Admittedly, I debate posting about things close to home, but there may be a lesson or two in this parable. Very recently, I was confronted by two very different approaches to weddings at the parish.
In wedding number one, I got an email from the bride-to-be less than three weeks before the date. It went something like this: OMG, we need to have a wedding Mass. Please help!
Happy to do this. I’m not a bride, and I never was. So the idea of putting together a liturgy for a wedding on a few weeks’ notice is not a big deal for me. I’ve done it on less than 48 hours. If the pastor called me right now this second (1:54PM local time) and said there’s a wedding at 3PM, I could rouse my wife from her nap, get dressed, grab a hymnal and a few pieces of music out of my office and start playing preludes at 2:30 while guests arrive. The last-minute couple would get above-average liturgical music capably rendered.
So I was able to calm down the bride at our meeting, chat up the groom about harmoniums and learning to play the violin and we were soon on track for a nice liturgy.
In contrast, we also fielded a recent wedding that was, alas, handed from priest to priest and ended up in a deacon’s hands. (It is July when clergy transfers in our diocese are all the rage–plus two of our guys decided to book vacation at the same key time.) Despite my colleague’s urging of the couple, I wasn’t consulted about this wedding in advance. I learned that one family is very musical, and a choir of twelve and five instruments were being utilized. Cool, I thought.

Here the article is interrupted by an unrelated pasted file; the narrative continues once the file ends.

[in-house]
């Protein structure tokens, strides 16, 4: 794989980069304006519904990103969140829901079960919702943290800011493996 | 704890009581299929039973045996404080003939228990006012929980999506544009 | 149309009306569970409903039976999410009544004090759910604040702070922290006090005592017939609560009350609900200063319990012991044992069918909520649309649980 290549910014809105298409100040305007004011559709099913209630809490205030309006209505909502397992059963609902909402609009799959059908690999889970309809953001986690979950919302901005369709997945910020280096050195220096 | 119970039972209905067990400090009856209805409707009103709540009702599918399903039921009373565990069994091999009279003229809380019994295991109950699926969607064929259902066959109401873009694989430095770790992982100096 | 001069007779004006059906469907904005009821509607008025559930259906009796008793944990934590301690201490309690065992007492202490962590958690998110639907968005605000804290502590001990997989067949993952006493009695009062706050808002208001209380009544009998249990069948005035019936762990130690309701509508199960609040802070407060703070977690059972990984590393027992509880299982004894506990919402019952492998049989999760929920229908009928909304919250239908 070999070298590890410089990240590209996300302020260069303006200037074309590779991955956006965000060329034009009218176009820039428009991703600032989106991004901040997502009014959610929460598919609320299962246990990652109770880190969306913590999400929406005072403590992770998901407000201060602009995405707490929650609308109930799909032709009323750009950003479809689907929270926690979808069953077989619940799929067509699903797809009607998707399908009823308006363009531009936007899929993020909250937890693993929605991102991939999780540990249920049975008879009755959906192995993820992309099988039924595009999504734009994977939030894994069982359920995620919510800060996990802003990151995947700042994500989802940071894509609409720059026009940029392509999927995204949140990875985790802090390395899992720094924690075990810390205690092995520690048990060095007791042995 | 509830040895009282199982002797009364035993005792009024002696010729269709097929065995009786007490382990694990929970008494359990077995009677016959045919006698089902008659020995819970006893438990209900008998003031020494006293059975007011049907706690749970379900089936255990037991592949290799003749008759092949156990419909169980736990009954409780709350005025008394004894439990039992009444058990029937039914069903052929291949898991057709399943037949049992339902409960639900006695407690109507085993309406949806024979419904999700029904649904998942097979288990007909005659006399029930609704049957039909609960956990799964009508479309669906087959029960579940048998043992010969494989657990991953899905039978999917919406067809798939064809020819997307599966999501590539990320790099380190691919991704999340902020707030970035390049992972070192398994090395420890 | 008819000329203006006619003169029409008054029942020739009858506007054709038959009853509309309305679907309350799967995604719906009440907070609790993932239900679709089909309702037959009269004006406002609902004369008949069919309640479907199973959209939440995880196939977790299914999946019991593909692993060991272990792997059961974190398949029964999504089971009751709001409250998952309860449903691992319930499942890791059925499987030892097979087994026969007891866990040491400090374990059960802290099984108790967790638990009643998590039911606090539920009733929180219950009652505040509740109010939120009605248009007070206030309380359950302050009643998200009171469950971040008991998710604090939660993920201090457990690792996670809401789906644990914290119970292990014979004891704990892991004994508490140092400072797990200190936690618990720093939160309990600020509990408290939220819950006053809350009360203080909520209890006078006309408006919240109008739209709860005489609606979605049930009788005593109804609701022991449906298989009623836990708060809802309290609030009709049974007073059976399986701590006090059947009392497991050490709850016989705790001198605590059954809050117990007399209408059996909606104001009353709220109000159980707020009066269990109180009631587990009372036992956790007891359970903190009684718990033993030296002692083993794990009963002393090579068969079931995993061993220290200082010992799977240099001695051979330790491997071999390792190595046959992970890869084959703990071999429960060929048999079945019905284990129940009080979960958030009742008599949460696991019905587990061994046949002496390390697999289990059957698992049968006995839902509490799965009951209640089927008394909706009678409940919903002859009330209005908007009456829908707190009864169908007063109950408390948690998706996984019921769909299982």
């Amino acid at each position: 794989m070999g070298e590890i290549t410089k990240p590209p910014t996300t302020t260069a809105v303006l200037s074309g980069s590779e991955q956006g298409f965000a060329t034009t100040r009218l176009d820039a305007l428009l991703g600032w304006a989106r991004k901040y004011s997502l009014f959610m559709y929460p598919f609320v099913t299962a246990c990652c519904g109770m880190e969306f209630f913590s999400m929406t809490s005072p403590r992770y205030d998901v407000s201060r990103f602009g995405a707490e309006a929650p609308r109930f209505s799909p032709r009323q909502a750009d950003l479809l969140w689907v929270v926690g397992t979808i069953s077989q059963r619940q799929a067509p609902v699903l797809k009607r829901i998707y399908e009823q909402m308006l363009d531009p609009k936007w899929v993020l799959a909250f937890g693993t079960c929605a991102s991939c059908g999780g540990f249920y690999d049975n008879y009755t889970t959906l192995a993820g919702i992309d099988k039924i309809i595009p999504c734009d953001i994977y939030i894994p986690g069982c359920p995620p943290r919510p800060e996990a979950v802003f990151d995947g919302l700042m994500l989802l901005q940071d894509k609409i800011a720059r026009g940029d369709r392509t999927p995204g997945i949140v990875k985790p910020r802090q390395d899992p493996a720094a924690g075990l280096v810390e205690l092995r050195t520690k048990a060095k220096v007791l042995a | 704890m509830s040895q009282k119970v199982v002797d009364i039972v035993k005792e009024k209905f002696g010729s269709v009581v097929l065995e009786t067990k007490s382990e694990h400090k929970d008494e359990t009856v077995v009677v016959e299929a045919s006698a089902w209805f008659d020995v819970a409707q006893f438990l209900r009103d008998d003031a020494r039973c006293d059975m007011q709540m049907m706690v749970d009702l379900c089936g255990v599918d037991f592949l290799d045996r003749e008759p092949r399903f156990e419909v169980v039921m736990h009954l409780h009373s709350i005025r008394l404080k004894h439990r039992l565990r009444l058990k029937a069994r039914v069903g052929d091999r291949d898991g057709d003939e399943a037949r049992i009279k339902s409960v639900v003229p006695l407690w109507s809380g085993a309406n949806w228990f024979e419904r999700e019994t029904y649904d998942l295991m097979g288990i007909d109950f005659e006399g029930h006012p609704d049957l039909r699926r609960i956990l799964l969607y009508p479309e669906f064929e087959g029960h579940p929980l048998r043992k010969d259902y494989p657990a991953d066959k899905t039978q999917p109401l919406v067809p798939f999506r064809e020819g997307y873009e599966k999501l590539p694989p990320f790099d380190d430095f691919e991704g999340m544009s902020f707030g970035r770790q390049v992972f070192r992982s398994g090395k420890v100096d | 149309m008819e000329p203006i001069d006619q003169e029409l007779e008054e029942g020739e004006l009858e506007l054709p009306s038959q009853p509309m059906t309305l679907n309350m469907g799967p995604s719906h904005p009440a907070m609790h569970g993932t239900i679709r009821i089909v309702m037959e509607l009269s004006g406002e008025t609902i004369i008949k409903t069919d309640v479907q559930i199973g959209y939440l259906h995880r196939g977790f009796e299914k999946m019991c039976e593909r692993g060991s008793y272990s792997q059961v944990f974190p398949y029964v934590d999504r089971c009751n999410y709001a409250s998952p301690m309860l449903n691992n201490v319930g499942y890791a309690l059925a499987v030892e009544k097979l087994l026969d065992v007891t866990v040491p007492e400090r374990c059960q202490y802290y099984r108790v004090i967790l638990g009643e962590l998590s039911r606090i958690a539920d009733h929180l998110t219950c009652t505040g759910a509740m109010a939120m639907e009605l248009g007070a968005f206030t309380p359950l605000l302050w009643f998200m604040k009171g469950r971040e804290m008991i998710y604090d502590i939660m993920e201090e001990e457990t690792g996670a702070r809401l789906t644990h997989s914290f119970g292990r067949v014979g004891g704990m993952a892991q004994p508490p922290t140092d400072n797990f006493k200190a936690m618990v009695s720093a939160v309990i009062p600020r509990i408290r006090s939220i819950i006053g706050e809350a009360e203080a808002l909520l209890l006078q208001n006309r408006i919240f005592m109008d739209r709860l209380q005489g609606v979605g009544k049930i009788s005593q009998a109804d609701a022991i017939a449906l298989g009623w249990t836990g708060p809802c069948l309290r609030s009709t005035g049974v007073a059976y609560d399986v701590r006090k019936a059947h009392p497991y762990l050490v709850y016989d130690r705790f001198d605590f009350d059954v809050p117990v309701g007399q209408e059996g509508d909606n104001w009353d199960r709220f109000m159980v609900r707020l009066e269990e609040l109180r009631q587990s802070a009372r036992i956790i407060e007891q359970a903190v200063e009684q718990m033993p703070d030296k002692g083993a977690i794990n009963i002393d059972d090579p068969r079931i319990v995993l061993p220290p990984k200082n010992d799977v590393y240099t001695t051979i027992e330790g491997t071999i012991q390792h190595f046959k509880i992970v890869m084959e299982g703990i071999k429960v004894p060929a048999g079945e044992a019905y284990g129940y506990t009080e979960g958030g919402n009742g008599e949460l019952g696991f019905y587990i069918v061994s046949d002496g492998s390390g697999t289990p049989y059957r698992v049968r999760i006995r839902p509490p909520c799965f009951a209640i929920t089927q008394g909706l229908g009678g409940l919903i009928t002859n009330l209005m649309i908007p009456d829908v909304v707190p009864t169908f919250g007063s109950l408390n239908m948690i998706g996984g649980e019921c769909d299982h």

The problem was that this fine ensemble of musicians really needed someone’s assistance to arrange themselves in a fairly open space. We got it figured out–during the rehearsal of bride, groom, deacon, and attendants. I was amazed to learn one of the group was a parish liturgist somewhere. I wouldn’t dream of taking an ensemble on the road for a wedding in someone else’s house without checking things out thoroughly ahead of time.
Couple number 1 got our very best. I’m sad to see them relocate out of state–but you’ve got to follow the job.
I hope couple number 2 was satisfied. They sure didn’t get my best, but I have few regrets–they didn’t ask for it, and it seems, they weren’t expecting it anyway.